Some so-called pundits of today query, is there a leader who can beat the Rajapaksas? Such superficial inquiries are of no use; such shallow questions don’t matter. Only lotus eaters raise such meaningless issues. We have got so comfortable within our bubble; we simply dare not think or go outside the box. Mahatma Gandhi himself was more an idea than a person. That is why even today people quote him and ask others to follow him. Non-violence, self-dependence and rejection of injustice were all ideas Gandhi preached about. Gandhi is dead but his ideas are still echoing in the human mind and driving even small men and women to extraordinary feats. Gandhi’s ideas are not dead concepts; they are living organisms that have their own lives when put into action by by well-meaning men and women.
However, finding men and women of the stature of Gandhi, Nehru and even Shashtri (all Indians), is a task in itself. India’s freedom struggle in the first half of the twentieth century threw up the Gandhis and the Nehrus. Ceylon did not have to go through such a freedom struggle nor did she suffer the terrible tragedies in the scale of the massacre of 379 unarmed civilians in Jallianwala Bagh, on April 13, 1919. A total lack of suffering at the hands of the British Raj might have led Ceylon to this apathetic approach to self-governance. Instead of service of man, service of ‘self’ had taken root in the would-be politicians and the worst crop of such a socio-political evolution is running our country today.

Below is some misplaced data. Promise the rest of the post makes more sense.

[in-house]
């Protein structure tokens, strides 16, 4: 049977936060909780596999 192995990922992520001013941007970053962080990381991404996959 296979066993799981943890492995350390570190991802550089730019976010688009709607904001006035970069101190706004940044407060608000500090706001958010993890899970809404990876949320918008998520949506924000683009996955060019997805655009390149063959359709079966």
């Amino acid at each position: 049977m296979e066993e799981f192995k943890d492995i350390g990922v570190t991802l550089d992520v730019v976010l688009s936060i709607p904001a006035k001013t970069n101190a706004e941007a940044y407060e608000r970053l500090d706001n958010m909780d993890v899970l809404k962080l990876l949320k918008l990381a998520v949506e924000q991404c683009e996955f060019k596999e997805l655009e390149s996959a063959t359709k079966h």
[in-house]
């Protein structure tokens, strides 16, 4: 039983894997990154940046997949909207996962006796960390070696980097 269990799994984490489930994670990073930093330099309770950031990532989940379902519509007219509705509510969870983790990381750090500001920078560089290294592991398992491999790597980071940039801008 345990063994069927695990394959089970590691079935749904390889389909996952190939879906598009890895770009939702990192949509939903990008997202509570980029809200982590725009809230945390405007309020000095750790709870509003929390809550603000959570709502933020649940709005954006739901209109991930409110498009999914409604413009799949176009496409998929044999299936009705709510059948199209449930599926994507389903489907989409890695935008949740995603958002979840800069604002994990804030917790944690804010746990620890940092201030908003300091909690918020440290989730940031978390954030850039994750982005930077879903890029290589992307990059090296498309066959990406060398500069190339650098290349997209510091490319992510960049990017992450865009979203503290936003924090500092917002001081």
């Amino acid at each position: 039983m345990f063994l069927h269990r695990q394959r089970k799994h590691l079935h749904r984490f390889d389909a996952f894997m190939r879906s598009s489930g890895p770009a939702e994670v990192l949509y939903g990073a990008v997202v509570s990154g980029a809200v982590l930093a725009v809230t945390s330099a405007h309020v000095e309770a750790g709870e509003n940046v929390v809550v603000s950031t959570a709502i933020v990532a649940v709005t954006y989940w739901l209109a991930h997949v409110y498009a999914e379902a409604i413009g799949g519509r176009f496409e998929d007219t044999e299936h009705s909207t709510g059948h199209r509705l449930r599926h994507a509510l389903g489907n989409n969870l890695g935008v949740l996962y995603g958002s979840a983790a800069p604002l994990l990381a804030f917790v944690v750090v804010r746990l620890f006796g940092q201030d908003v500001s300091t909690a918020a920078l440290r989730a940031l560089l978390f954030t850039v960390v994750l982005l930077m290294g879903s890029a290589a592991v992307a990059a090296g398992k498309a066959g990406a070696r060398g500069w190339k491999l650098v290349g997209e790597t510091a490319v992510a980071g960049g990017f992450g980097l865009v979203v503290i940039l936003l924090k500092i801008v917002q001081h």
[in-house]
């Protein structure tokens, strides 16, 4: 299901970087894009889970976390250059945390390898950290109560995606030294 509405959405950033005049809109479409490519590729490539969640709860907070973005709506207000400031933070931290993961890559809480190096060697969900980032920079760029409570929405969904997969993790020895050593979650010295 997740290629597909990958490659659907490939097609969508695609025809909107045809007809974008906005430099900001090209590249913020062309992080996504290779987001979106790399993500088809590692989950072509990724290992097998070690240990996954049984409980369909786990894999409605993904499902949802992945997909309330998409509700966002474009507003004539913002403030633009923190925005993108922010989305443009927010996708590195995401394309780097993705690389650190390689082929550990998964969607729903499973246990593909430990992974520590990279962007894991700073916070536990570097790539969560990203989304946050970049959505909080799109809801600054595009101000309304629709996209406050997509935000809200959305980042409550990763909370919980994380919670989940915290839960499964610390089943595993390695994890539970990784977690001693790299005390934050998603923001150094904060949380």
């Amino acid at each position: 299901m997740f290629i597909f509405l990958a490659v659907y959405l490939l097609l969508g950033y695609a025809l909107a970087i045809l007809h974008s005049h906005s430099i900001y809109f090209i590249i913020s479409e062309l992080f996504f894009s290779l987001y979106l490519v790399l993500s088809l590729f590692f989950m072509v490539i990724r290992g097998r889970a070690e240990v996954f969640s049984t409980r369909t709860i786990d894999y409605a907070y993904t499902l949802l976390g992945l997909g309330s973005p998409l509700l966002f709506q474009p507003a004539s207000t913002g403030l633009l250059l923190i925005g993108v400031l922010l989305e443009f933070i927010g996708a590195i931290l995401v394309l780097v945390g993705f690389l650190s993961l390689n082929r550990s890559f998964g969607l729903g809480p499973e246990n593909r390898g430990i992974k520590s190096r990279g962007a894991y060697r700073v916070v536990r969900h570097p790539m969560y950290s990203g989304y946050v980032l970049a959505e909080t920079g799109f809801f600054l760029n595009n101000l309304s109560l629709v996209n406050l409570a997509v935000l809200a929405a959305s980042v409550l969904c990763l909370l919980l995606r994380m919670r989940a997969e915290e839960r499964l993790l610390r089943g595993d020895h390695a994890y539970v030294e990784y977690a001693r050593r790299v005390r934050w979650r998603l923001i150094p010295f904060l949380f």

One single Family has taken the country hostage and the Family is extracting every bit of essence of national life and its values. Instead of attaching a value to the development drive of the nation, the Rajapaksas have named and stuck a price to such national programs. That price, in addition to the real cost of the projects, includes a massive commission (unmitigated bribe) to the members of the Family. Service of man is thrown out the door; race tracks in Hambantota and a port where no ship docks and an airport where no airplane lands, only a few glaring examples of this unquenchable avarice of this Rajapaksa Family. The nation is wailing and the local Nero is fiddling (or racing).
The Peoples Bank, one of the two major state financial institutions, is being bled white; the cost of living is reaching a level that is even the richer classes cannot afford, scarcity of milk powder and other essentials is growing at a breakneck speed. Yet the Family is enjoying the luxuries beyond description.
When the wailing stops and smiles appear, one does not know.
*The writer can be contacted at email@example.com